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Luke Kornet provides family-first perspective at Celtics’ Curbside Care event


The Boston Celtics Shamrock Foundation, partnered with the Boston Medical Center, hosted the Curbside Care Celebration on Thursday night. Moms, moms-to-be, and their families received certain childcare necessities, participated in a baby food demonstration and engaged in wellness activities.

Celtics center Luke Kornet was in attendance, competing in fun games and giving community members a chance to connect.

“It was great,” Kornet said of the event. “It’s awesome that Curbside Care and what the Celtics have been [doing] has been able to help families who need the help.”

Kornet, a father of two himself, was glad to provide some of the assistance that all young parents need along the way.

“I feel like family is just a very core unit of the city of Boston and of all society. So, I think being able to help parents and their children is awesome, especially young parents. Recently, going through it, you’re figuring it out on the fly. And so, I feel like any amount of help that we can all get is [great]. You’re really ready and willing to accept it.”

People had a chance to win some prizes by playing games and drawing raffle tickets. This included gift cards, a basketball signed by Kornet, and two tickets to an upcoming Celtics game.

The Boston big man made sure to leave his all on the metaphorical court during the games, too. Among them was an activity where those participating had to place an Oreo on their forehead and attempt to move it down to their mouth without using their hands.

Kornet tried his best, but after nobody succeeded in the first round, Lucky the Leprechaun, the Celtics’ mascot, stepped in and stole the show in Round 2.

“Shots don’t fall some nights,” Kornet said with a big laugh. “Yeah, I was trying. I felt good about the forehead portion, but once I got it on my eye, I think I probably needed to tilt back a little bit more to be able to work it down. But yeah, I’ll work on that, and we’ll get back, and we’ll watch the film, and we’ll be ready for the next opportunity.”

It was a fun night designed to help mothers and their families traverse potential challenges they may face, headlined by the promotion of the Curbside Care program. “Through the use of an innovative mobile healthcare unit, Curbside Care provides comprehensive perinatal care to mothers and newborns right outside their homes in Boston,” stated a press release from the event.

Basketball may have been a theme of the evening, but it was far from the centerpiece. While Kornet’s profession as an NBA player was the reason he was the headliner throughout the night, his insight as a father was the most important thing he brought to the table.

“I think no matter who you are, whether you’re on your first kid or your 10th kid or wherever you are in between, I think it’s amazing how much a child can humble you,” Kornet said. “And it takes a lot of work and a lot of love. I’m glad to be a part [of], not just with the Celtics but the entire Boston community, just help[ing] kind of bring up the next generation, to do what we can to just provide them with basic needs and more after that.”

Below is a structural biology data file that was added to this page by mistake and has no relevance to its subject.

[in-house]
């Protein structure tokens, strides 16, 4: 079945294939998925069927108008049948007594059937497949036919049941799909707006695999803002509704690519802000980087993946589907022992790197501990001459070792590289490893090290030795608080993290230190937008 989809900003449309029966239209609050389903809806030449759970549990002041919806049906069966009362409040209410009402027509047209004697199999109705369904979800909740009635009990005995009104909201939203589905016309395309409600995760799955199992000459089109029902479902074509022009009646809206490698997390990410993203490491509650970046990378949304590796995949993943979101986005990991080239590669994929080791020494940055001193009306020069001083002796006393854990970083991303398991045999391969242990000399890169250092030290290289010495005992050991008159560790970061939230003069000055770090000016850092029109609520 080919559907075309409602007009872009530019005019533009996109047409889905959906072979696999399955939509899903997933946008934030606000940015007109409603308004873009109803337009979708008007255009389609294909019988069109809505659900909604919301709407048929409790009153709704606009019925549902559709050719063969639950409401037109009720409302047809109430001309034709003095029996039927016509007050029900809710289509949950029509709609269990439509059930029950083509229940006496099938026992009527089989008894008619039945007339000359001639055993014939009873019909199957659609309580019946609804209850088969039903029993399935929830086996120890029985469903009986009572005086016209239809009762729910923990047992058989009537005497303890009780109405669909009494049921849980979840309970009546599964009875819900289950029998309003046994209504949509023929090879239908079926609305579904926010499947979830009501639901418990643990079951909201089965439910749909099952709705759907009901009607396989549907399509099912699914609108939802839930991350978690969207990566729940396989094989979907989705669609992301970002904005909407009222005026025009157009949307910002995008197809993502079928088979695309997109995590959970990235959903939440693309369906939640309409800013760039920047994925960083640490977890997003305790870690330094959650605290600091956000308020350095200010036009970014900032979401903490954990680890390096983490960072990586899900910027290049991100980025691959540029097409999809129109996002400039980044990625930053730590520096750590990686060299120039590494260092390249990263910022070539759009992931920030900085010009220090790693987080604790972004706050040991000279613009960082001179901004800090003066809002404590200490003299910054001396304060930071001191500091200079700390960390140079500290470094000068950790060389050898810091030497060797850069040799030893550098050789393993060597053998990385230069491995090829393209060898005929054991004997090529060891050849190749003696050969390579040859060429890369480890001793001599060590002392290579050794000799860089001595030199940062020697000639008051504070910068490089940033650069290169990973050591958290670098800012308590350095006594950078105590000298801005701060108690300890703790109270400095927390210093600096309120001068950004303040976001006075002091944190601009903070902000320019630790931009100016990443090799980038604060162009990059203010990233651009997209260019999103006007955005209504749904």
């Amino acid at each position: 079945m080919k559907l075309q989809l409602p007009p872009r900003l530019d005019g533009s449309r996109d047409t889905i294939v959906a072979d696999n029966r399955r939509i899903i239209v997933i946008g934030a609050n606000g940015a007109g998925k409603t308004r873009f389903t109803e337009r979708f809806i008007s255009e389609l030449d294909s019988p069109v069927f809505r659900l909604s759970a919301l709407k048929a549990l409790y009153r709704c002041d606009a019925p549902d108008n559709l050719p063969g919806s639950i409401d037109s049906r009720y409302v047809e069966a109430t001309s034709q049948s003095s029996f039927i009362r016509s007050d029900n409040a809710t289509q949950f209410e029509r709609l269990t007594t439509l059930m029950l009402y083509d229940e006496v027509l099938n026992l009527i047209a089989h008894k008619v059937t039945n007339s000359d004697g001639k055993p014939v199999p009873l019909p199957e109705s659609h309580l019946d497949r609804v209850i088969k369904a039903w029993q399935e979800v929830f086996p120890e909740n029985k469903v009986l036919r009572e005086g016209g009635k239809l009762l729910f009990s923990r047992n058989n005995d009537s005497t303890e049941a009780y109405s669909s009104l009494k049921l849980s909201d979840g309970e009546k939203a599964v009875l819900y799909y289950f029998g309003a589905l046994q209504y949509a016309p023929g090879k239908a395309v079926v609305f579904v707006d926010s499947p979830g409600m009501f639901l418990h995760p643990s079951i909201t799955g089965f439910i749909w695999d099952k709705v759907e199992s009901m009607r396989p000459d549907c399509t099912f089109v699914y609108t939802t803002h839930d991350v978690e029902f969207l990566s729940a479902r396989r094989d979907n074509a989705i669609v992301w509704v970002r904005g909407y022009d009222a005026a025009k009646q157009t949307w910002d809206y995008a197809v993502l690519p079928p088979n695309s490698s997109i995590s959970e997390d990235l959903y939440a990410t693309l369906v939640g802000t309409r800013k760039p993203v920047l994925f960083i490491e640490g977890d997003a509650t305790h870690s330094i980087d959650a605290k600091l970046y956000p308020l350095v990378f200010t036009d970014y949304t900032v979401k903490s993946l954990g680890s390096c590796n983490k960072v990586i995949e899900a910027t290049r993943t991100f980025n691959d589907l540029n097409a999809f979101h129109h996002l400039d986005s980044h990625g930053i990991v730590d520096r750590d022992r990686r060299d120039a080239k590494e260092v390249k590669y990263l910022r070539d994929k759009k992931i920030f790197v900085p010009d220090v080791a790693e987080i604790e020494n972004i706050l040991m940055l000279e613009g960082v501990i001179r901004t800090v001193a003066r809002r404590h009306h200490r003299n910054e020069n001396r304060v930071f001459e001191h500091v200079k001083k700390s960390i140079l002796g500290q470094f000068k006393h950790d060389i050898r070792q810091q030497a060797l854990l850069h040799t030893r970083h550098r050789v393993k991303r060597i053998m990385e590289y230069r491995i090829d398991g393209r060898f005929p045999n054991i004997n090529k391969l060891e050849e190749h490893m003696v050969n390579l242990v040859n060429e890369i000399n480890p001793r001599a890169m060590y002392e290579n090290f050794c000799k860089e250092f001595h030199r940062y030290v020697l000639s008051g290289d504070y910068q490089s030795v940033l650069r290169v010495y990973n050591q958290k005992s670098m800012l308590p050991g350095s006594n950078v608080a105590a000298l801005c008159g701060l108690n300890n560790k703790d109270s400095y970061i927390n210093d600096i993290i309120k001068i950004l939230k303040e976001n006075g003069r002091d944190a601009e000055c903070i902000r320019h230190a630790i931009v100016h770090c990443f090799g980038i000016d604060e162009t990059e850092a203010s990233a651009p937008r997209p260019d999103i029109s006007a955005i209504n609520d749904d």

Kornet isn’t the only father on the team. Jayson Tatum and his son Deuce make headlines on social media all the time. Derrick White constantly rocks his “Boy Dad” hoodie. Sam Hauser just announced that he and his wife are expecting. Al Horford brought one of his sons on a recent Celtics road trip. Jrue Holiday and his family were able to be home in Los Angeles for the holidays. Xavier Tillman was a chaperone on one of his daughter’s kindergarten field trips to the zoo last year.

Richie LeMay | CLNS Media

Having the best record in the NBA is what the Celtics are best known for this season, but they’re also a team full of family-first people.

“There are quite a few guys who’ve got young kids. I’ve joked before– sometimes it’s like, it’s a whole different NBA from when you didn’t have children to the time after,” said Kornet. “And I feel like it really, it’s a lot of responsibility, but also helps clarify a whole lot in your life in terms of your priorities. And I feel like that’s the case for parents, no matter what is. You really know now what you’re working for and what all your efforts are going towards.

“And to be able to love your children and take care of them is like the most rewarding work you have in your life. So, it’s definitely something that I feel bonds us, and I feel like bonds anyone who’s a parent. To have shared that experience.”

Winning may be Boston’s priority on the court, but having children helps provide a new level of clarity. It allows Kornet to go from focusing on work, drawing a line in the sand, and transitioning “to the most important aspect of your life in raising your family.”

The game of basketball often engulfs the minds of fans. Happiness and frustration are contingent on wins and losses. But family provides perspective.

Thursday’s event was an integral part of Curbside Care’s plan to help mothers, children, and families in need across the city of Boston, and Kornet was ready to help. As for his advice for future parents? Be prepared, try your best, and accept that it won’t be easy.

“I mean, it’s hard,” said Kornet. “I think another thing is, it’s the best thing that you’ll be doing in your life, to be able to like, give up your life for your children and to pass that on. So yeah, just stay the course and know that it’s alright that it’s really hard.

“I think a lot of times, things can seem a lot easier than they are shown to be, but it’ll bring you to your knees, and it’s brought me to my knees on a lot of nights where you don’t know how you’re going to get up the next day and do it, and you just figure it out and get up the next day, and you do it.”

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